It's clear that Michigan Gov. Rick Snyder was emboldened to pass a right-to-work bill after watching Scott Walker restrict collective bargaining powers and survive a recall in Wisconsin.
What's not clear is the affect that turning a labor strong-hold like Michigan into a right-to-work state will have on the greater labor movement. But it doesn't look good for unions.
I've always been conflicted about right-to-work rules. On the one hand, I don't think that people who don't want to be part of a union should be forced to pay union dues. However, I don't believe for a second that the conservatives pushing these laws are concerned about workers' choices. They know that if fewer people pay dues, the union will be weaker.
Unions are still required to represent all of the workers at a given shop whether they pay dues or not, so the union will secure benefits for workers who don't have any skin in the game. All the while the union has fewer resources to bargain for those benefits.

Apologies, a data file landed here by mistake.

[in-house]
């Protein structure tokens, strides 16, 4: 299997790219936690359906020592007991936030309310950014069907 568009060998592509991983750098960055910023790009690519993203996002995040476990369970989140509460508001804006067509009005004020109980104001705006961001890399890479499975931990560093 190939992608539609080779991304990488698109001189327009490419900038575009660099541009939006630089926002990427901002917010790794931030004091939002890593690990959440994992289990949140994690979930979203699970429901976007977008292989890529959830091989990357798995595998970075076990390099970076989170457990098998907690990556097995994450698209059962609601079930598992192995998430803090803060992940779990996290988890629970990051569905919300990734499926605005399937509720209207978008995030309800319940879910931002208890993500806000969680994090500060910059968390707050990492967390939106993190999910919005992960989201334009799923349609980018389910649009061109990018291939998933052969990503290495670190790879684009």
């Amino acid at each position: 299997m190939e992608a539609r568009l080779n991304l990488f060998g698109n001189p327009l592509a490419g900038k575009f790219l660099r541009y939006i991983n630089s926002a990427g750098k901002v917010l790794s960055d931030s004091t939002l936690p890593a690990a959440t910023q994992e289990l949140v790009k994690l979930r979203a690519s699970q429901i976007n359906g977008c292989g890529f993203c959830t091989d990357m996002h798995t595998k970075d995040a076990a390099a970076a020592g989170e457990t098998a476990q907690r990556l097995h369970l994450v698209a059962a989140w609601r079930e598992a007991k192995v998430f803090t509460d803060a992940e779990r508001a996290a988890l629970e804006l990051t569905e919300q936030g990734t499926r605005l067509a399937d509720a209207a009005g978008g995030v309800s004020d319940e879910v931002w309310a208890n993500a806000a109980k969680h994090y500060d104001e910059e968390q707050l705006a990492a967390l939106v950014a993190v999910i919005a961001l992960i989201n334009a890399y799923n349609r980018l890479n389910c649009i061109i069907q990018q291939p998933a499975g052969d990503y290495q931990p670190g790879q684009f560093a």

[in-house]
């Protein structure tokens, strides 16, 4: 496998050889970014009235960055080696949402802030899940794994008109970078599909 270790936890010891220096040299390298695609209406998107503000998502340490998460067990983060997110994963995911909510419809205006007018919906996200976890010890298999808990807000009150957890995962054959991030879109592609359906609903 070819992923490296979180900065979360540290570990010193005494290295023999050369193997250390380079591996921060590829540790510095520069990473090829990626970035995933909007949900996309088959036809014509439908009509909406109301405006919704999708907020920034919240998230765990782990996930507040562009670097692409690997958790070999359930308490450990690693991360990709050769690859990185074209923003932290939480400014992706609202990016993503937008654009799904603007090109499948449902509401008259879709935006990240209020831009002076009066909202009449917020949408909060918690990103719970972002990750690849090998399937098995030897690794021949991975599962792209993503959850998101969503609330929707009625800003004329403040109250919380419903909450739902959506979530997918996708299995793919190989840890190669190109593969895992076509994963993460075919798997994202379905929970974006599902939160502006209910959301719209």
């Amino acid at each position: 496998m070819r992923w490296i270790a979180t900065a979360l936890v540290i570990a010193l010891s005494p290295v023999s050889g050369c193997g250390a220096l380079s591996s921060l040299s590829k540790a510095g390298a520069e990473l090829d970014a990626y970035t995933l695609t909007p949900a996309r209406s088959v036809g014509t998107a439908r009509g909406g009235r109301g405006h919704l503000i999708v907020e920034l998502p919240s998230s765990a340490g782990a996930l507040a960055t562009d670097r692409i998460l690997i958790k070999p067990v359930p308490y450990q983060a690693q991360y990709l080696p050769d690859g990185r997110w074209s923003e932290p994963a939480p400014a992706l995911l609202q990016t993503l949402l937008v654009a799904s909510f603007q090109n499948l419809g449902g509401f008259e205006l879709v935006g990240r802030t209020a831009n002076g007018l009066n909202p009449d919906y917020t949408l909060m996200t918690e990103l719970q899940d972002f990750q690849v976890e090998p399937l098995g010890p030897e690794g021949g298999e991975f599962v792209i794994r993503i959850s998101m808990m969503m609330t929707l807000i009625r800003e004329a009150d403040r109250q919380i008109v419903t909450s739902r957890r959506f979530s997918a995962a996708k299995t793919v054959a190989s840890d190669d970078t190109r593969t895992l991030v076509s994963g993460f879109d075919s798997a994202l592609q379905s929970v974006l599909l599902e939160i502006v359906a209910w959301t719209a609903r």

A fairer solution would be to allow unions to drop employees who don't pay dues. This would force the workers who don't want to join the union to work under the guidelines set forth by their employers.
Also, this would let people really see how effective their union is at securing benefits since they can compare their situations to their non-union colleagues. Some unions might provide their members with real value, others might fail. In a sense, it would create a "market" for labor representation which would differentiate between strong and weak unions and businesses that are friendly or unfriendly to their labor force.
That seems like a reasonable solution to me. But nobody ever suggested that the people who make our laws are reasonable.